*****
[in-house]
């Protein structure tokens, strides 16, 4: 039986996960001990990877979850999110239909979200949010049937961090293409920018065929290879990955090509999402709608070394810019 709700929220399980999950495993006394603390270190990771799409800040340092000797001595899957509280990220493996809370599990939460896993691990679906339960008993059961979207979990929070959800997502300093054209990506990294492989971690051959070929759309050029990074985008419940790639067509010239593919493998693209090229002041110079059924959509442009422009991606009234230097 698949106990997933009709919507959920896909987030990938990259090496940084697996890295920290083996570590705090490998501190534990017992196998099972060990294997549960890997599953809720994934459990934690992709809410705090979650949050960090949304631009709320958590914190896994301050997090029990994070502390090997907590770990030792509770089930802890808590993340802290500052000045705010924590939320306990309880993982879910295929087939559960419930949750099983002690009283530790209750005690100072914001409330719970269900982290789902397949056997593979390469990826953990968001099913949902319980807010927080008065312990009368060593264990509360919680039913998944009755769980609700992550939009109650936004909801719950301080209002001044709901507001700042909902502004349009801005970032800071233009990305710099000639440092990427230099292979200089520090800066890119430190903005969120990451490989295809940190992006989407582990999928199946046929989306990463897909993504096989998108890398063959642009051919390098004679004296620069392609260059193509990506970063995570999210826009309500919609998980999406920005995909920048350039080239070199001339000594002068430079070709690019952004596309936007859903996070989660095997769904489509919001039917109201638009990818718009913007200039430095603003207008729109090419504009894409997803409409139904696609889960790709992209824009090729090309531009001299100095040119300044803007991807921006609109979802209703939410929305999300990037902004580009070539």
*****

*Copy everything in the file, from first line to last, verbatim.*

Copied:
[in-house]
């Protein structure tokens, strides 16, 4: 039986996960001990990877979850999110239909979200949010049937961090293409920018065929290879990955090509999402709608070394810019 709700929220399980999950495993006394603390270190990771799409800040340092000797001595899957509280990220493996809370599990939460896993691990679906339960008993059961979207979990929070959800997502300093054209990506990294492989971690051959070929759309050029990074985008419940790639067509010239593919493998693209090229002041110079059924959509442009422009991606009234230097 698949106990997933009709919507959920896909987030990938990259090496940084697996890295920290083996570590705090490998501190534990017992196998099972060990294997549960890997599953809720994934459990934690992709809410705090979650949050960090949304631009709320958590914190896994301050997090029990994070502390090997907590770990030792509770089930802890808590993340802290500052000045705010924590939320306990309880993982879910295929087939559960419930949750099983002690009283530790209750005690100072914001409330719970269900982290789902397949056997593979390469990826953990968001099913949902319980807010927080008065312990009368060593264990509360919680039913998944009755769980609700992550939009109650936004909801719950301080209002001044709901507001700042909902502004349009801005970032800071233009990305710099000639440092990427230099292979200089520090800066890119430190903005969120990451490989295809940190992006989407582990999928199946046929989306990463897909993504096989998108890398063959642009051919390098004679004296620069392609260059193509990506970063995570999210826009309500919609998980999406920005995909920048350039080239070199001339000594002068430079070709690019952004596309936007859903996070989660095997769904489509919001039917109201638009990818718009913007200039430095603003207008729109090419504009894409997803409409139904696609889960790709992209824009090729090309531009001299100095040119300044803007991807921006609109979802209703939410929305999300990037902004580009070539």